trap

1
[trap]
||

noun

verb (used with object), trapped, trap·ping.

verb (used without object), trapped, trap·ping.


Nearby words

  1. transvestite,
  2. transylvania,
  3. transylvanian alps,
  4. trantas dot,
  5. tranter,
  6. trap car,
  7. trap cut,
  8. trap door,
  9. trap gun,
  10. trap house

Origin of trap

1
before 1000; Middle English trappe (noun), trappen (v.), Old English træppe (noun), cognate with Middle Dutch trappe (Dutch trap) trap, step, staircase; akin to Old English treppan to tread, German Treppe staircase

SYNONYMS FOR trap
1, 2. T rap , pitfall , snare apply to literal or figurative contrivances for deceiving and catching animals or people. Literally, a trap is a mechanical contrivance for catching animals, the main feature usually being a spring: a trap baited with cheese for mice. Figuratively, trap suggests the scheme of one person to take another by surprise and thereby gain an advantage: a trap for the unwary. A pitfall is (usually) a concealed pit arranged for the capture of large animals or of people who may fall into it; figuratively, it is any concealed danger, error, or source of disaster: to avoid the pitfalls of life. A snare is a device for entangling birds, rabbits, etc., with intent to capture; figuratively, it implies enticement and inveiglement: the temptress' snare.

Related formstrap·like, adjective

trap

2
[trap]

noun

traps, Informal. personal belongings; baggage.

verb (used with object), trapped, trap·ping.

to furnish with or as with trappings; caparison.

Origin of trap

2
1300–50; Middle English trappe (noun), trappen (v.) < ?

trap

3
[trap]

noun Geology.

any of various fine-grained, dark-colored igneous rocks having a more or less columnar structure, especially some form of basalt.

Origin of trap

3
1785–95; < Swedish trapp, variant of trappa stair (so named from the stepped appearance of their outcrops) < Middle Low German trappe. See trap1

Also called traprock.

trap

4
[trap]

noun Scot.

a ladder or ladderlike device used to reach a loft, attic, etc.

Origin of trap

4
1750–60; < Dutch: stepladder; see trap1

Dictionary.com Unabridged Based on the Random House Unabridged Dictionary, © Random House, Inc. 2019

Examples from the Web for traps


British Dictionary definitions for traps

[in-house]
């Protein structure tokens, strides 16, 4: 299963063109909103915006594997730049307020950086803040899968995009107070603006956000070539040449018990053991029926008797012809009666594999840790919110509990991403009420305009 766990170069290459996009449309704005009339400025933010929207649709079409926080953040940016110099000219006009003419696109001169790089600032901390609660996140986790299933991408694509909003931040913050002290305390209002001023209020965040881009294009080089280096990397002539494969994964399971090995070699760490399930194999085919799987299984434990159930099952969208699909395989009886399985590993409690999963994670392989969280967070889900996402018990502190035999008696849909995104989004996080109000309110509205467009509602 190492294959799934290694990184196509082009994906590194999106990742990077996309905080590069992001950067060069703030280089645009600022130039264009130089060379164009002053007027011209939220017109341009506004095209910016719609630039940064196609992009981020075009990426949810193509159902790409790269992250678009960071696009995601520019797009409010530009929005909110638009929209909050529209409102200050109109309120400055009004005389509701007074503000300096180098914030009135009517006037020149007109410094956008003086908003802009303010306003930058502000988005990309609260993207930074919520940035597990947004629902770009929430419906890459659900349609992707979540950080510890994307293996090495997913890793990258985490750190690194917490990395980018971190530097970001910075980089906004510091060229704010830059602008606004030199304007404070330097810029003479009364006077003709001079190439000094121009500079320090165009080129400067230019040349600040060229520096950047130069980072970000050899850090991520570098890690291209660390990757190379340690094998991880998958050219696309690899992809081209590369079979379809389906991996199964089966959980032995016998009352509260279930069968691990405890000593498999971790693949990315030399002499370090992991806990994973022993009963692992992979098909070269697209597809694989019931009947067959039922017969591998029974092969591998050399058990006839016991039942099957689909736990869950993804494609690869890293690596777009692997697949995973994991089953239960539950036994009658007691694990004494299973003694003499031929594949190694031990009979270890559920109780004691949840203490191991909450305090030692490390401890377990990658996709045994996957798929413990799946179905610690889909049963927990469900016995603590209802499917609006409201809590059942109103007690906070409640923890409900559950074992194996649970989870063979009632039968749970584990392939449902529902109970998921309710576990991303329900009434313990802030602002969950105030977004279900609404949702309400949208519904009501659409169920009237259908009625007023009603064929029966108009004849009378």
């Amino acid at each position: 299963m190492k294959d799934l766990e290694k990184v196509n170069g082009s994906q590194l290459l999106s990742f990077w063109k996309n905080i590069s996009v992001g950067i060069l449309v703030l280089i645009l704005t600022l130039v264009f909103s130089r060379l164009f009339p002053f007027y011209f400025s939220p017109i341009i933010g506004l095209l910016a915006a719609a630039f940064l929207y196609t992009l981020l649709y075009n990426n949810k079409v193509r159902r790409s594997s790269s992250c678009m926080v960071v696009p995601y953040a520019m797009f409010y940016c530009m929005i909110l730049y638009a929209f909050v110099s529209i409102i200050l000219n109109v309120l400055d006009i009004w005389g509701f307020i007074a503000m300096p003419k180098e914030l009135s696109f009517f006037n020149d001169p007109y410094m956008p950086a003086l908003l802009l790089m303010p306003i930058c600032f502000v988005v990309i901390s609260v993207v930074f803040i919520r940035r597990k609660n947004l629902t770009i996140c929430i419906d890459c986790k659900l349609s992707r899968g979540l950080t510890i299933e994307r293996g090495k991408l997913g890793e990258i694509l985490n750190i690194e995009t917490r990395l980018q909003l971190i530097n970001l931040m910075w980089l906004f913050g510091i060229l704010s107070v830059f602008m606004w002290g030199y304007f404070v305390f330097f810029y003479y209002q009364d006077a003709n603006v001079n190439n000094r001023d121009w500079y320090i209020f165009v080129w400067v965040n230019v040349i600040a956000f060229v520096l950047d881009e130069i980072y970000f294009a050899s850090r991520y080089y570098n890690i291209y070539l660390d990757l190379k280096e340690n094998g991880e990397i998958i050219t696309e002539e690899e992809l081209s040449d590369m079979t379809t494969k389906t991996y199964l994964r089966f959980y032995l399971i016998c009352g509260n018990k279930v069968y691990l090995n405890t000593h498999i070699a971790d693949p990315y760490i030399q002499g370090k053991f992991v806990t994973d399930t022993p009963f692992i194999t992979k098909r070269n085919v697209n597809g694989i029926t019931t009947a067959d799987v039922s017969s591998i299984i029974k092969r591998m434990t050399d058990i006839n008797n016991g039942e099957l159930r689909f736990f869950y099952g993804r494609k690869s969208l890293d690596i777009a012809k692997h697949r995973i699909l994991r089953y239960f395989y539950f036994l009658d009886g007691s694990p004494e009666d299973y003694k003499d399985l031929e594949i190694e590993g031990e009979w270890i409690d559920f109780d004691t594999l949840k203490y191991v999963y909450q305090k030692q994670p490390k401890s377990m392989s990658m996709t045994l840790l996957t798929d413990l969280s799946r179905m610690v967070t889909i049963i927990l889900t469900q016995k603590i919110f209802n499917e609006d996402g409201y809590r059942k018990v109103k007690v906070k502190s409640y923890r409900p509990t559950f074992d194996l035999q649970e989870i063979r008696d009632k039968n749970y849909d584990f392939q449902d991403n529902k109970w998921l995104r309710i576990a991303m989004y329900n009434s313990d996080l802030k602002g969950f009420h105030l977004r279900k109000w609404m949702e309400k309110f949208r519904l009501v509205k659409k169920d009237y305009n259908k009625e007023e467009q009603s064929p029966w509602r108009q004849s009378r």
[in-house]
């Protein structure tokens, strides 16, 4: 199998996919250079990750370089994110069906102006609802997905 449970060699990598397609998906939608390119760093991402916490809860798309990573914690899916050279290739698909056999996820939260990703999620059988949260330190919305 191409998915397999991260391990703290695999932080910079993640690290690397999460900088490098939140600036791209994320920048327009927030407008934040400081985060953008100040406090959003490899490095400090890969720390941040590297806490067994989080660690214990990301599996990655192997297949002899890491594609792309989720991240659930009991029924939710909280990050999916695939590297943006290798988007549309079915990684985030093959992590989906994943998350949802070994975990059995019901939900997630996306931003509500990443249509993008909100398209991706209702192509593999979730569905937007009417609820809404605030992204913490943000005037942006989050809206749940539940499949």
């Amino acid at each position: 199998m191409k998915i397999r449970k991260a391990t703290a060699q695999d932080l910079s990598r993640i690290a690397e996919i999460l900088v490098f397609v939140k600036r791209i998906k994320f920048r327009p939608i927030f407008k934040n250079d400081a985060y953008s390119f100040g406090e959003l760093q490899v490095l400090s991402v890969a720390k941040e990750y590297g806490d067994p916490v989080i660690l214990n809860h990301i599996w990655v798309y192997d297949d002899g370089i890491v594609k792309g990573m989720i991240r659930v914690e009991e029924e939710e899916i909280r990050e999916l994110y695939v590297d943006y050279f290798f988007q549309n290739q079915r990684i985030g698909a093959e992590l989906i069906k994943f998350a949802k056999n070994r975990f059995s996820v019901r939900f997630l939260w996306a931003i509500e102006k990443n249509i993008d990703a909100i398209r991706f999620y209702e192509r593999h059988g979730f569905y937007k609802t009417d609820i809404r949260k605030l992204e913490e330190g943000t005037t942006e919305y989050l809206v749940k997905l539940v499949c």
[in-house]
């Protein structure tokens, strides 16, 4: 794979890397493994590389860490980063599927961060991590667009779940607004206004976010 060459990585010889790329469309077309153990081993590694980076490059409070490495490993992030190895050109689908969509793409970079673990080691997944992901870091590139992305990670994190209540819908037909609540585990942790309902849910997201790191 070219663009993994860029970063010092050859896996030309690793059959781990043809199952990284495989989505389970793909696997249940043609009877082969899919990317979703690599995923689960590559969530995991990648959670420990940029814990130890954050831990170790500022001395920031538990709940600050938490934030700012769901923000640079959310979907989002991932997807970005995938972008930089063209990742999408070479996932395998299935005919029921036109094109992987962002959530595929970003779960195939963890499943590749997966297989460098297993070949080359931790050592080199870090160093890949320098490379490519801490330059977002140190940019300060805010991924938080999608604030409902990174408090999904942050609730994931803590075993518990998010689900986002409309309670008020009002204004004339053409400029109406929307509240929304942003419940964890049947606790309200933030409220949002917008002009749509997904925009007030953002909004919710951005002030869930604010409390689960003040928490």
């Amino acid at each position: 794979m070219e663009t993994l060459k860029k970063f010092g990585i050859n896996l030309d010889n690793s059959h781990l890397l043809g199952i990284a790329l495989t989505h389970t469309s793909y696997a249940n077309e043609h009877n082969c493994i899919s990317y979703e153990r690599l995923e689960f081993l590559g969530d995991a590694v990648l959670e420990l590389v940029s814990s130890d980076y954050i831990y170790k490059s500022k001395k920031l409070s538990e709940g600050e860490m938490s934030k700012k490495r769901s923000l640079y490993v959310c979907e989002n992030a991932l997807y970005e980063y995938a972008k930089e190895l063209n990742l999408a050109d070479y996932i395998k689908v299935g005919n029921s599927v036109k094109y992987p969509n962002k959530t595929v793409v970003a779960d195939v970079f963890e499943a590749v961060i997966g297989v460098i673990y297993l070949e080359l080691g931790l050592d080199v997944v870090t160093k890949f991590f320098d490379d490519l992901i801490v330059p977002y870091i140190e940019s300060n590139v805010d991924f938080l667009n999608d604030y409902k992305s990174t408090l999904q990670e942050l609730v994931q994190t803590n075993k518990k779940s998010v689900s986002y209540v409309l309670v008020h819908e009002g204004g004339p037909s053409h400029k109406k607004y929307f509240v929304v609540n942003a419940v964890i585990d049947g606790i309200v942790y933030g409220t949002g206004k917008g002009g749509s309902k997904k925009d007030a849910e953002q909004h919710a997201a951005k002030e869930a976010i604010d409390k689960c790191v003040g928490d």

traps

pl n

belongings; luggage

Word Origin for traps

C19: probably shortened from trappings

trap

1

noun

a mechanical device or enclosed place or pit in which something, esp an animal, is caught or penned
any device or plan for tricking a person or thing into being caught unawares
anything resembling a trap or prison
a fitting for a pipe in the form of a U-shaped or S-shaped bend that contains standing water to prevent the passage of gases
any similar device
a device that hurls clay pigeons into the air to be fired at by trapshooters
any one of a line of boxlike stalls in which greyhounds are enclosed before the start of a race
a light two-wheeled carriage
a slang word for mouth
golf an obstacle or hazard, esp a bunker
(plural) jazz slang percussion instruments
(usually plural) Australian obsolete, slang a policeman

verb traps, trapping or trapped

(tr) to catch, take, or pen in or as if in a trap; entrap
(tr) to ensnare by trickery; trick
(tr) to provide (a pipe) with a trap
to set traps in (a place), esp for animals
Derived Formstraplike, adjective

Word Origin for trap

Old English træppe; related to Middle Low German trappe, Medieval Latin trappa

trap

2

noun

an obsolete word for trappings (def. 2)

verb traps, trapping or trapped

(tr often foll by out) to dress or adorn
See also traps

Word Origin for trap

C11: probably from Old French drap cloth

trap

3

traprock

noun

any fine-grained often columnar dark igneous rock, esp basalt
any rock in which oil or gas has accumulated

Word Origin for trap

C18: from Swedish trappa stair (from its steplike formation); see trap 1

Collins English Dictionary - Complete & Unabridged 2012 Digital Edition © William Collins Sons & Co. Ltd. 1979, 1986 © HarperCollins Publishers 1998, 2000, 2003, 2005, 2006, 2007, 2009, 2012

Word Origin and History for traps
Online Etymology Dictionary, © 2010 Douglas Harper

Idioms and Phrases with traps

trap

see fall into a trap; mind like a steel trap.

The American Heritage® Idioms Dictionary Copyright © 2002, 2001, 1995 by Houghton Mifflin Harcourt Publishing Company. Published by Houghton Mifflin Harcourt Publishing Company.